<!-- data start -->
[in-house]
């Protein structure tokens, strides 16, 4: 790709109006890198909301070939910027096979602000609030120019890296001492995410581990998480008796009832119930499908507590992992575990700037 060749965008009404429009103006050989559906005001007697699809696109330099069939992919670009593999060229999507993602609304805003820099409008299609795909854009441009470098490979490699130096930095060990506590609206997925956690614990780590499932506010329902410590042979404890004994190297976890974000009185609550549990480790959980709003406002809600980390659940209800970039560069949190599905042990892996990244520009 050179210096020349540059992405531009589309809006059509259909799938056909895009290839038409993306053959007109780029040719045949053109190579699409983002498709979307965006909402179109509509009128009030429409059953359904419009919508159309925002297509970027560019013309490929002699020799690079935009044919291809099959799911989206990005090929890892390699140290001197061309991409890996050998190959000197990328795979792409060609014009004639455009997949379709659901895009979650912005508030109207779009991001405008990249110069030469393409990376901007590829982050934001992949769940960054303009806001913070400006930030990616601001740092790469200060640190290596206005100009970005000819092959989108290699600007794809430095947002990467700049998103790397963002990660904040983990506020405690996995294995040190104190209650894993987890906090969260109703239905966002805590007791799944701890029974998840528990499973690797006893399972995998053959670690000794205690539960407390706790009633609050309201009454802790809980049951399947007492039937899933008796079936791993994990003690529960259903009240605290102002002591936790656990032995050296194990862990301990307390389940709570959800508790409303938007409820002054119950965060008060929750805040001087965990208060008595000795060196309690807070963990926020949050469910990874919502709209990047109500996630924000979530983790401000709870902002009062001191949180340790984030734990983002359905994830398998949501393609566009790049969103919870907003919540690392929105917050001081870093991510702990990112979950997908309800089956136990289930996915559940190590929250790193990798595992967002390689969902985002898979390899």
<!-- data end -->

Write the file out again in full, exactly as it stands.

[in-house]
């Protein structure tokens, strides 16, 4: 790709109006890198909301070939910027096979602000609030120019890296001492995410581990998480008796009832119930499908507590992992575990700037 060749965008009404429009103006050989559906005001007697699809696109330099069939992919670009593999060229999507993602609304805003820099409008299609795909854009441009470098490979490699130096930095060990506590609206997925956690614990780590499932506010329902410590042979404890004994190297976890974000009185609550549990480790959980709003406002809600980390659940209800970039560069949190599905042990892996990244520009 050179210096020349540059992405531009589309809006059509259909799938056909895009290839038409993306053959007109780029040719045949053109190579699409983002498709979307965006909402179109509509009128009030429409059953359904419009919508159309925002297509970027560019013309490929002699020799690079935009044919291809099959799911989206990005090929890892390699140290001197061309991409890996050998190959000197990328795979792409060609014009004639455009997949379709659901895009979650912005508030109207779009991001405008990249110069030469393409990376901007590829982050934001992949769940960054303009806001913070400006930030990616601001740092790469200060640190290596206005100009970005000819092959989108290699600007794809430095947002990467700049998103790397963002990660904040983990506020405690996995294995040190104190209650894993987890906090969260109703239905966002805590007791799944701890029974998840528990499973690797006893399972995998053959670690000794205690539960407390706790009633609050309201009454802790809980049951399947007492039937899933008796079936791993994990003690529960259903009240605290102002002591936790656990032995050296194990862990301990307390389940709570959800508790409303938007409820002054119950965060008060929750805040001087965990208060008595000795060196309690807070963990926020949050469910990874919502709209990047109500996630924000979530983790401000709870902002009062001191949180340790984030734990983002359905994830398998949501393609566009790049969103919870907003919540690392929105917050001081870093991510702990990112979950997908309800089956136990289930996915559940190590929250790193990798595992967002390689969902985002898979390899």